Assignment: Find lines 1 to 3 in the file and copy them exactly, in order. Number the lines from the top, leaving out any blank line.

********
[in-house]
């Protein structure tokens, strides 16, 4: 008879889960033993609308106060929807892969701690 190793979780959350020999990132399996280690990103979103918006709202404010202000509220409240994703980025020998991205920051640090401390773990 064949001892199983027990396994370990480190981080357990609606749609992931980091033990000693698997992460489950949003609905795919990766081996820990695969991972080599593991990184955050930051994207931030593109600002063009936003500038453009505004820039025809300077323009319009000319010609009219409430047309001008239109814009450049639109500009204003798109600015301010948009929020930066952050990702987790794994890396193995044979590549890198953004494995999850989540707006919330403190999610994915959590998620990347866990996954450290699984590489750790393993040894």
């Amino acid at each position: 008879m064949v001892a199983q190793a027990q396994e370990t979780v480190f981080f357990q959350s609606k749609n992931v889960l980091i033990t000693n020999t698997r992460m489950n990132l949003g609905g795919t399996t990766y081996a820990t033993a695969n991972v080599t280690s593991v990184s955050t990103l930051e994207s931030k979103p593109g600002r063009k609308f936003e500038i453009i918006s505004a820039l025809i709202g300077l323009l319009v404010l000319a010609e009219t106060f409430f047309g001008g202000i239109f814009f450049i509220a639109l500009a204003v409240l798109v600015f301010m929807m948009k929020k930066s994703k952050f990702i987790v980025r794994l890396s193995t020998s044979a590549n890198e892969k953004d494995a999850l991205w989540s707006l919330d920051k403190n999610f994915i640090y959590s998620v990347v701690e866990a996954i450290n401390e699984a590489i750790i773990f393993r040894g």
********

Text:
[in-house]
């Protein structure tokens, strides 16, 4: 008879889960033993609308106060929807892969701690 190793979780959350020999990132399996280690990103979103918006709202404010202000509220409240994703980025020998991205920051640090401390773990 064949001892199983027990396994370990480190981080357990609606749609992931980091033990000693698997992460489950949003609905795919990766081996820990695969991972080599593991990184955050930051994207931030593109600002063009936003500038453009505004820039025809300077323009319009000319010609009219409430047309001008239109814009450049639109500009204003798109600015301010948009929020930066952050990702987790794994890396193995044979590549890198953004494995999850989540707006919330403190999610994915959590998620990347866990996954450290699984590489750790393993040894």
């Amino acid at each position: 008879m064949v001892a199983q190793a027990q396994e370990t979780v480190f981080f357990q959350s609606k749609n992931v889960l980091i033990t000693n020999t698997r992460m489950n990132l949003g609905g795919t399996t990766y081996a820990t033993a695969n991972v080599t280690s593991v990184s955050t990103l930051e994207s931030k979103p593109g600002r063009k609308f936003e500038i453009i918006s505004a820039l025809i709202g300077l323009l319009v404010l000319a010609e009219t106060f409430f047309g001008g202000i239109f814009f450049i509220a639109l500009a204003v409240l798109v600015f301010m929807m948009k929020k930066s994703k952050f990702i987790v980025r794994l890396s193995t020998s044979a590549n890198e892969k953004d494995a999850l991205w989540s707006l919330d920051k403190n999610f994915i640090y959590s998620v990347v701690e866990a996954i450290n401390e699984a590489i750790i773990f393993r040894g």